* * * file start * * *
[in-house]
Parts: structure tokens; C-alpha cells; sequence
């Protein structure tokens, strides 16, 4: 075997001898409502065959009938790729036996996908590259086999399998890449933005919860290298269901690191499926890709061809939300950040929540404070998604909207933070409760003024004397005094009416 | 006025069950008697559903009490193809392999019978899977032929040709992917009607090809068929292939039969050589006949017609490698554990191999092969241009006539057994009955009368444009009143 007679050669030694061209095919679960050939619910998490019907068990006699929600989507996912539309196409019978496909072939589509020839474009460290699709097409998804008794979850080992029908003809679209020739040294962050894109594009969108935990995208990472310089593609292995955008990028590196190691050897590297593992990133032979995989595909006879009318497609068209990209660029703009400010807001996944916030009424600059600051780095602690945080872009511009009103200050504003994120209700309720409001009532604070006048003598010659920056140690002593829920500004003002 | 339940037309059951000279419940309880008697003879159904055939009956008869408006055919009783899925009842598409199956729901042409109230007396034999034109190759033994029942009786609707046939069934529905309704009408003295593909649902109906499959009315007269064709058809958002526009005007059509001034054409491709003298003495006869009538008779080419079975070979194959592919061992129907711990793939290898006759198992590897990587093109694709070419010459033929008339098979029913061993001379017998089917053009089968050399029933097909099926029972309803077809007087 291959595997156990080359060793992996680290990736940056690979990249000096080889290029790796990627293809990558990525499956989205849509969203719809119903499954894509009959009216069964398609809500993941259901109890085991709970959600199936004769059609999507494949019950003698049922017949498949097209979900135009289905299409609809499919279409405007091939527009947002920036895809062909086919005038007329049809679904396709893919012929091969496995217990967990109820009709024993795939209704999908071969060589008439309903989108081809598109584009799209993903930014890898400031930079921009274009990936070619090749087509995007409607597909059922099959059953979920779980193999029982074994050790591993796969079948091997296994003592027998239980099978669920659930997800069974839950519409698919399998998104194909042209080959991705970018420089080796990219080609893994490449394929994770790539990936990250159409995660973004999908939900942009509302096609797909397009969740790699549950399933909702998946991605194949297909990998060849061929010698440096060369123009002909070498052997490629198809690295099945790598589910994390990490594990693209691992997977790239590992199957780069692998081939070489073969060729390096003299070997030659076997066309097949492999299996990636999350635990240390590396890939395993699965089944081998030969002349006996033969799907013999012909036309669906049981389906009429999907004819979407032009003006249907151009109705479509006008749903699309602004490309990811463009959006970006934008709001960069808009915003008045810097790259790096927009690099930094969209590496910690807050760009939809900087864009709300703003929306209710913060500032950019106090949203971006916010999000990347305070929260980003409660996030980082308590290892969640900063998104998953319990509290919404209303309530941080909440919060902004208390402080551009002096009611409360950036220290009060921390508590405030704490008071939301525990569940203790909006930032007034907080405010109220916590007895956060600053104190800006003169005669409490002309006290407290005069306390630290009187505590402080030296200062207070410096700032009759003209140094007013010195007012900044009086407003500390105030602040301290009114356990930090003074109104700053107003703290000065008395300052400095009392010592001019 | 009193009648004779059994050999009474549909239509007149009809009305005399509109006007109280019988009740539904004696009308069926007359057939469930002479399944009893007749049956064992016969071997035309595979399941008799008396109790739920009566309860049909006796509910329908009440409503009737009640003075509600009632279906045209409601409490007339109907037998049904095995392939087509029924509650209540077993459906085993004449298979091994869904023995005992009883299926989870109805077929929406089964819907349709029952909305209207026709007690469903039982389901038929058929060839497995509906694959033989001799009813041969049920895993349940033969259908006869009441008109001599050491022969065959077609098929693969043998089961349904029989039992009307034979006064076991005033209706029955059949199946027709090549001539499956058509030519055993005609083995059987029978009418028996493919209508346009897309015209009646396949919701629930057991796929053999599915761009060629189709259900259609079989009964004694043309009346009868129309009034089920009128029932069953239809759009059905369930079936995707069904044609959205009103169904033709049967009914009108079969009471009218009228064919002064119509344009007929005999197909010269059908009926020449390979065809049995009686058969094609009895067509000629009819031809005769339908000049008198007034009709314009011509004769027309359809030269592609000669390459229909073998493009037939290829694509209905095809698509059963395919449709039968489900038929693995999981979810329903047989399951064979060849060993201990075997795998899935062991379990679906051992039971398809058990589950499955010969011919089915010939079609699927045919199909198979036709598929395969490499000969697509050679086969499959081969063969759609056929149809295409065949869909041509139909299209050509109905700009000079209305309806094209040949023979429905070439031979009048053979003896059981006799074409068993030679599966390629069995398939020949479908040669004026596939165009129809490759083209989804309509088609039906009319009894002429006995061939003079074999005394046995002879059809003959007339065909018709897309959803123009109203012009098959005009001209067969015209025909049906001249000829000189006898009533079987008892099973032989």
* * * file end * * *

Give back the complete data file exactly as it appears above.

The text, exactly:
[in-house]
Parts: structure tokens; C-alpha cells; sequence
């Protein structure tokens, strides 16, 4: 075997001898409502065959009938790729036996996908590259086999399998890449933005919860290298269901690191499926890709061809939300950040929540404070998604909207933070409760003024004397005094009416 | 006025069950008697559903009490193809392999019978899977032929040709992917009607090809068929292939039969050589006949017609490698554990191999092969241009006539057994009955009368444009009143 007679050669030694061209095919679960050939619910998490019907068990006699929600989507996912539309196409019978496909072939589509020839474009460290699709097409998804008794979850080992029908003809679209020739040294962050894109594009969108935990995208990472310089593609292995955008990028590196190691050897590297593992990133032979995989595909006879009318497609068209990209660029703009400010807001996944916030009424600059600051780095602690945080872009511009009103200050504003994120209700309720409001009532604070006048003598010659920056140690002593829920500004003002 | 339940037309059951000279419940309880008697003879159904055939009956008869408006055919009783899925009842598409199956729901042409109230007396034999034109190759033994029942009786609707046939069934529905309704009408003295593909649902109906499959009315007269064709058809958002526009005007059509001034054409491709003298003495006869009538008779080419079975070979194959592919061992129907711990793939290898006759198992590897990587093109694709070419010459033929008339098979029913061993001379017998089917053009089968050399029933097909099926029972309803077809007087 291959595997156990080359060793992996680290990736940056690979990249000096080889290029790796990627293809990558990525499956989205849509969203719809119903499954894509009959009216069964398609809500993941259901109890085991709970959600199936004769059609999507494949019950003698049922017949498949097209979900135009289905299409609809499919279409405007091939527009947002920036895809062909086919005038007329049809679904396709893919012929091969496995217990967990109820009709024993795939209704999908071969060589008439309903989108081809598109584009799209993903930014890898400031930079921009274009990936070619090749087509995007409607597909059922099959059953979920779980193999029982074994050790591993796969079948091997296994003592027998239980099978669920659930997800069974839950519409698919399998998104194909042209080959991705970018420089080796990219080609893994490449394929994770790539990936990250159409995660973004999908939900942009509302096609797909397009969740790699549950399933909702998946991605194949297909990998060849061929010698440096060369123009002909070498052997490629198809690295099945790598589910994390990490594990693209691992997977790239590992199957780069692998081939070489073969060729390096003299070997030659076997066309097949492999299996990636999350635990240390590396890939395993699965089944081998030969002349006996033969799907013999012909036309669906049981389906009429999907004819979407032009003006249907151009109705479509006008749903699309602004490309990811463009959006970006934008709001960069808009915003008045810097790259790096927009690099930094969209590496910690807050760009939809900087864009709300703003929306209710913060500032950019106090949203971006916010999000990347305070929260980003409660996030980082308590290892969640900063998104998953319990509290919404209303309530941080909440919060902004208390402080551009002096009611409360950036220290009060921390508590405030704490008071939301525990569940203790909006930032007034907080405010109220916590007895956060600053104190800006003169005669409490002309006290407290005069306390630290009187505590402080030296200062207070410096700032009759003209140094007013010195007012900044009086407003500390105030602040301290009114356990930090003074109104700053107003703290000065008395300052400095009392010592001019 | 009193009648004779059994050999009474549909239509007149009809009305005399509109006007109280019988009740539904004696009308069926007359057939469930002479399944009893007749049956064992016969071997035309595979399941008799008396109790739920009566309860049909006796509910329908009440409503009737009640003075509600009632279906045209409601409490007339109907037998049904095995392939087509029924509650209540077993459906085993004449298979091994869904023995005992009883299926989870109805077929929406089964819907349709029952909305209207026709007690469903039982389901038929058929060839497995509906694959033989001799009813041969049920895993349940033969259908006869009441008109001599050491022969065959077609098929693969043998089961349904029989039992009307034979006064076991005033209706029955059949199946027709090549001539499956058509030519055993005609083995059987029978009418028996493919209508346009897309015209009646396949919701629930057991796929053999599915761009060629189709259900259609079989009964004694043309009346009868129309009034089920009128029932069953239809759009059905369930079936995707069904044609959205009103169904033709049967009914009108079969009471009218009228064919002064119509344009007929005999197909010269059908009926020449390979065809049995009686058969094609009895067509000629009819031809005769339908000049008198007034009709314009011509004769027309359809030269592609000669390459229909073998493009037939290829694509209905095809698509059963395919449709039968489900038929693995999981979810329903047989399951064979060849060993201990075997795998899935062991379990679906051992039971398809058990589950499955010969011919089915010939079609699927045919199909198979036709598929395969490499000969697509050679086969499959081969063969759609056929149809295409065949869909041509139909299209050509109905700009000079209305309806094209040949023979429905070439031979009048053979003896059981006799074409068993030679599966390629069995398939020949479908040669004026596939165009129809490759083209989804309509088609039906009319009894002429006995061939003079074999005394046995002879059809003959007339065909018709897309959803123009109203012009098959005009001209067969015209025909049906001249000829000189006898009533079987008892099973032989």